As was common in the late 19th century South, Florida had imposed legal [[racial segregation]] under [[Jim Crow laws]], requiring separate black and white public facilities and transportation.<ref>Pildes, Richard H. "Democracy, Anti-Democracy, and the Canon", ''Constitutional Commentary'' (2000), '''17''', p 12–13.</ref> Blacks and whites created their own community centers: in 1920, the residents of Rosewood were mostly self-sufficient. They had three churches, a school, a large [[Freemasonry|Masonic Hall]], a turpentine mill, a [[sugarcane]] mill, a baseball team named the Rosewood Stars, and two general stores, one of which was white-owned. The village had about a dozen two-story wooden plank homes, other small two-room houses, and several small unoccupied plank farm and storage structures.<ref name="historian"/> Some families owned pianos, organs, and other symbols of middle-class prosperity. Survivors of Rosewood remember it as a happy place. In 1995, survivor Robie Mortin recalled at age 79, "Rosewood was a town where everyone's house was painted. There were roses everywhere you walked. Lovely."<ref name="people">Jerome, Richard (January 16, 1995). "A Measure of Justice", ''People'', '''43''' (2), pp. 46–49</ref>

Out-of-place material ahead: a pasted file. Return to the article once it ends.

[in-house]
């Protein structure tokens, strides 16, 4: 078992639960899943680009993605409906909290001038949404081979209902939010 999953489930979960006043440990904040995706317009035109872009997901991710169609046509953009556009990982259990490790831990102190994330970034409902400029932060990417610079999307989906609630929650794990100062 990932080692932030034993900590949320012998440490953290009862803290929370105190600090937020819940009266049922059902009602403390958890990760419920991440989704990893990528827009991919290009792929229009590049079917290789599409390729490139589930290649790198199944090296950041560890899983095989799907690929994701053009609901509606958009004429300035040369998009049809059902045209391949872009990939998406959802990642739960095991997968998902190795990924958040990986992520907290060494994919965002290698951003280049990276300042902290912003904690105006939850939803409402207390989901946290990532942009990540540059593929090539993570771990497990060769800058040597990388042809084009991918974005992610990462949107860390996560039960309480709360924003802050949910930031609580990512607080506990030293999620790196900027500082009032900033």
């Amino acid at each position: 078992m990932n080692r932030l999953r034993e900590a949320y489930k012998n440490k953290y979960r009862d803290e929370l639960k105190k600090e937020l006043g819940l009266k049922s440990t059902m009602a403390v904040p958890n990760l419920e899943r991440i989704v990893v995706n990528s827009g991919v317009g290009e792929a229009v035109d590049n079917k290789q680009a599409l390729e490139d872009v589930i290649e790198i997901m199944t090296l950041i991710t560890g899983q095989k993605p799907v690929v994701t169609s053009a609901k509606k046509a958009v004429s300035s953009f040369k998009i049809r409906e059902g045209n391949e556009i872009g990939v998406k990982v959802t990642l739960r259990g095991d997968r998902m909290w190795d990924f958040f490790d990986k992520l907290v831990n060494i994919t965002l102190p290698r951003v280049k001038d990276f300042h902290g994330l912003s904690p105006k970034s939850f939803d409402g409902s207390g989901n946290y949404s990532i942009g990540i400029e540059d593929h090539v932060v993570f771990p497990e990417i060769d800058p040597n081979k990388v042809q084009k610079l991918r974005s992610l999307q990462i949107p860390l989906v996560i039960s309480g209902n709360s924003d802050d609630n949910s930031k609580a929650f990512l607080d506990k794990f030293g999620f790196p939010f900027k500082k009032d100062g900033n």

Reason:ANN scored at 0.860414
Your username:
Reverted:Yes
Comment
(optional):

Note: Comments are completely optional. You do not have to justify your edit.
If this is a false positive, then you're right, and the bot is wrong - you don't need to explain why.